Thursday, June 18, 2009

The Fish That Flew

A very intriguing Oklahoma "fish story" surfaced in early 1966, about 2 1/2 years before my Air Force assignment to medical duties at the large Sheppard AFB Regional Hospital in Wichita Falls, Texas. According to an Associated Press report, 56-year-old Eddie Laxton, an electronics instructor at Sheppard, was driving to work on a typical morning from his home in Temple, Oklahoma on U.S. 70 when his journey was suddenly interrupted by a fish-shaped object blocking the highway.

This surreal incident, engulfed in early morning darkness, became even stranger when Laxton exited his vehicle and approached the silvery object. Seeing what appeared to be a man dressed in military fatigues, Laxton returned to his auto for a camera, but as he did so the mysterious figure entered the craft and it ascended, disappearing in the darkness.

Questioned by the press (the Wichita Falls Record-News took care to assure readers that Laxton was "a calm, stable sort"), the witness insisted the object was not a helicopter because he was familiar with helicopters and the thing he witnessed had no rotors. However, he claimed that it did carry numbers, and though he couldn't see the whole series he believed they began with T141.

The electronics expert (former publisher of the Temple, OK Tribune) decided to remain silent about his encounter -- until Snyder, Oklahoma truck driver C.W. Anderson announced that he, too, had observed the craft , and that he and a fellow trucker had, indeed, seen "several" in the past few months.

Many bizarre UFO-related incidents erupted during the sixties. Was this another? Is the term, "UFO" even involved here, or was this a secret military project? In the early morning Oklahoma darkness, who knows? If a military man attired in fatigues was present, why would the military find it necessary to park the thing on a highway, inconveniencing motorists while also allowing them a gander at a secret aircraft? No rotors, yet it takes off vertically? The AP report mentions nothing of noise or flame, so one might assume the absence of jet engines or conventional propulsion systems. An Oklahoma highway, it seems, wouldn't exactly consist of prime real estate for frivolously landing, taking off and buzzing about with secret test vehicles. Then again -- the witness's account clearly described a figure in "GI fatigues" and a significant portion of a clearly discernible number on the craft.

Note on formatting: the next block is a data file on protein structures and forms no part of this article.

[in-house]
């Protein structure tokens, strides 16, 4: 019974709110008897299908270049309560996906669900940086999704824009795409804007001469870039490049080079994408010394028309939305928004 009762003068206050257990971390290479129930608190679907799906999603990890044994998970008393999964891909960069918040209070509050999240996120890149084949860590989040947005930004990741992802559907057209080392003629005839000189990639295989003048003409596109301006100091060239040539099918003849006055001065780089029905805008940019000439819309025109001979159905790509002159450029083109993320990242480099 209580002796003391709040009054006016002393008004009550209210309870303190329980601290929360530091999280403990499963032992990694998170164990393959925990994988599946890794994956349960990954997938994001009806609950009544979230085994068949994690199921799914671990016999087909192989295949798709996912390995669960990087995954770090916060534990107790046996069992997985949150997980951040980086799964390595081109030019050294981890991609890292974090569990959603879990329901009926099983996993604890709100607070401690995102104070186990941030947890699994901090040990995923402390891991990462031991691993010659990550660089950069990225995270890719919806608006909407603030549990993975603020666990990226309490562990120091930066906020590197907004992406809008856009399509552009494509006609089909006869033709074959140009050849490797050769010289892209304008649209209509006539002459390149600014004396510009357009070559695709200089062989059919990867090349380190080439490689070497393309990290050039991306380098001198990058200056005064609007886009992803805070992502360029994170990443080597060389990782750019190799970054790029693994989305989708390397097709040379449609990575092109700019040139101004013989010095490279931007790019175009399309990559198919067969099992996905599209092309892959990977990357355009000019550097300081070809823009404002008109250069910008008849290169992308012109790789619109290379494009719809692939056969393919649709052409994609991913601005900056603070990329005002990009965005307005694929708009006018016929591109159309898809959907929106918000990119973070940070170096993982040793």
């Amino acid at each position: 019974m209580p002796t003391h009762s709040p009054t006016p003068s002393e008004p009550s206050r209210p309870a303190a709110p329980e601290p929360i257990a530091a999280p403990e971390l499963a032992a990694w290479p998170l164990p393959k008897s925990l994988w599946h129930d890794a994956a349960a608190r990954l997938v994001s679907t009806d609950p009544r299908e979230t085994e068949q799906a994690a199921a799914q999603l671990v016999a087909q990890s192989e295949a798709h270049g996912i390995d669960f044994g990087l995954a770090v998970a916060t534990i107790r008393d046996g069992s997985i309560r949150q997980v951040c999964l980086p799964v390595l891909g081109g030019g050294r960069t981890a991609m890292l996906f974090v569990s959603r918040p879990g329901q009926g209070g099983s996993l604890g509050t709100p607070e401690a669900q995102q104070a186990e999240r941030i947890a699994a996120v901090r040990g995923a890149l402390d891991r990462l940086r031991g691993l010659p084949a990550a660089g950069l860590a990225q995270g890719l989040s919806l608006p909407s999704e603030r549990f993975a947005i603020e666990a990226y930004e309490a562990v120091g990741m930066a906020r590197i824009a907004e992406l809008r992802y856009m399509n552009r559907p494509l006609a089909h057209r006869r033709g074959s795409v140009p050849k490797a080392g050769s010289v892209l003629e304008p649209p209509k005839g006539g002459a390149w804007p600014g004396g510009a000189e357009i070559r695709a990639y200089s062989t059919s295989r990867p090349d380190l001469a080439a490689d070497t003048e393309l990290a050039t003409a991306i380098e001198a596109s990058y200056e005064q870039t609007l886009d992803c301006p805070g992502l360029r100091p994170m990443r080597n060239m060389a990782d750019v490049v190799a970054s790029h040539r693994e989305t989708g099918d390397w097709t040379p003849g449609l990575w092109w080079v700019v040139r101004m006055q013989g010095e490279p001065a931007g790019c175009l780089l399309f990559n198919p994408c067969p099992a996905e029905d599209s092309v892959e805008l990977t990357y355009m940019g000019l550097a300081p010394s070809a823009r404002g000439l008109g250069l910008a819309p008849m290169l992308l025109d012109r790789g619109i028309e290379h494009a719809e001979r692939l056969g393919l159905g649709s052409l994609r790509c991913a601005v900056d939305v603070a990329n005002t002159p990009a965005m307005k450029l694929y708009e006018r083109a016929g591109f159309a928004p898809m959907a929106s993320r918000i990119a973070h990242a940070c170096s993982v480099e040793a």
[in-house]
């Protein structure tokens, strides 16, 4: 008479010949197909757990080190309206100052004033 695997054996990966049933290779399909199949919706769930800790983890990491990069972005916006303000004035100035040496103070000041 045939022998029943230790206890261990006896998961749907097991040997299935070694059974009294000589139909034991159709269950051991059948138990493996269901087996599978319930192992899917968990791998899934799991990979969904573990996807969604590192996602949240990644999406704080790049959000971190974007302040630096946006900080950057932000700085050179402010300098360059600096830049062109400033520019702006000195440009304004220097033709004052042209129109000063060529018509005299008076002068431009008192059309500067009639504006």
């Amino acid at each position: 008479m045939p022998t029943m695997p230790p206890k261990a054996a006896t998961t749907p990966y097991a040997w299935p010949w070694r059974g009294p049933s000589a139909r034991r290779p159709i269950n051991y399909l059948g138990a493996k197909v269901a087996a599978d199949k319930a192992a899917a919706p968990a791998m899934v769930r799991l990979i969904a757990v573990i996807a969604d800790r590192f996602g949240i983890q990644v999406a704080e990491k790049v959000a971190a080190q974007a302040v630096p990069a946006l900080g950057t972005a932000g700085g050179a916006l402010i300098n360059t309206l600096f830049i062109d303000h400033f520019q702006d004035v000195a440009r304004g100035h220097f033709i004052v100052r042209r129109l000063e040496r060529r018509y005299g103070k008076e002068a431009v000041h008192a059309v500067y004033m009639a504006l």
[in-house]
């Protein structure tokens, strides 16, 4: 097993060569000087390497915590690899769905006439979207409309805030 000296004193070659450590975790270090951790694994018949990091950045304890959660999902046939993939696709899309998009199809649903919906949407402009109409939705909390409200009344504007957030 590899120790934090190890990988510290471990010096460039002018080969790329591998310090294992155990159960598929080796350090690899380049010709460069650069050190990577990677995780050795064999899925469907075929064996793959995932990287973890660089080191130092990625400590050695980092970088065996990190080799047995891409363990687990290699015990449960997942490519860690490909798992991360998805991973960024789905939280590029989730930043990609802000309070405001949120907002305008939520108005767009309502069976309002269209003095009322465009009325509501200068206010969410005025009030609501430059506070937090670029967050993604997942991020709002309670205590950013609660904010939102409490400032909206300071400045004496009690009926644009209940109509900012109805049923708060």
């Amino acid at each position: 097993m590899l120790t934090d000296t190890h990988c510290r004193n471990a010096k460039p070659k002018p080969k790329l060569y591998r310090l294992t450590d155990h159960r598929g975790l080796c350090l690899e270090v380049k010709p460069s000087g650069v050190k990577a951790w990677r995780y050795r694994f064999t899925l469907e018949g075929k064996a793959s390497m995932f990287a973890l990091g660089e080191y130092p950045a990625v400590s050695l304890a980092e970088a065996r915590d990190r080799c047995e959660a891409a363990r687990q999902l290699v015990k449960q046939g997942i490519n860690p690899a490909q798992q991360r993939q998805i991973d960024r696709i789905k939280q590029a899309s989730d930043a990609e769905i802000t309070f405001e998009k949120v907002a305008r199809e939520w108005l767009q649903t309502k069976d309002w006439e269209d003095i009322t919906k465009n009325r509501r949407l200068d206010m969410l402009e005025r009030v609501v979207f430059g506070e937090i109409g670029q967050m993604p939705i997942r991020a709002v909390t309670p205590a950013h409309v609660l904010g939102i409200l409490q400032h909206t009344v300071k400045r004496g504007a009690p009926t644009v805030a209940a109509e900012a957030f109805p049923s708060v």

In the Air Force, of course, I knew pilots who could and would land anywhere, if necessary, Still, if the object looked like a fish and not a bird, one might logically suspect, hmm. . .Navy involvement on an Oklahoma highway? Um. . .

And, remember, the year was 1966. Nowadays, there are so many weird government things flying around that separating legitimate UFO cases from the military what's-its is often a complicated chore, and when one adds deception, deceivers and heightened methods of assuring national security to the mix, well, good luck with that. Ah yes, how we long for the good old cut-and-dried days when a lie was the truth, food wasn't chemically altered and a UFO was a UFO. . .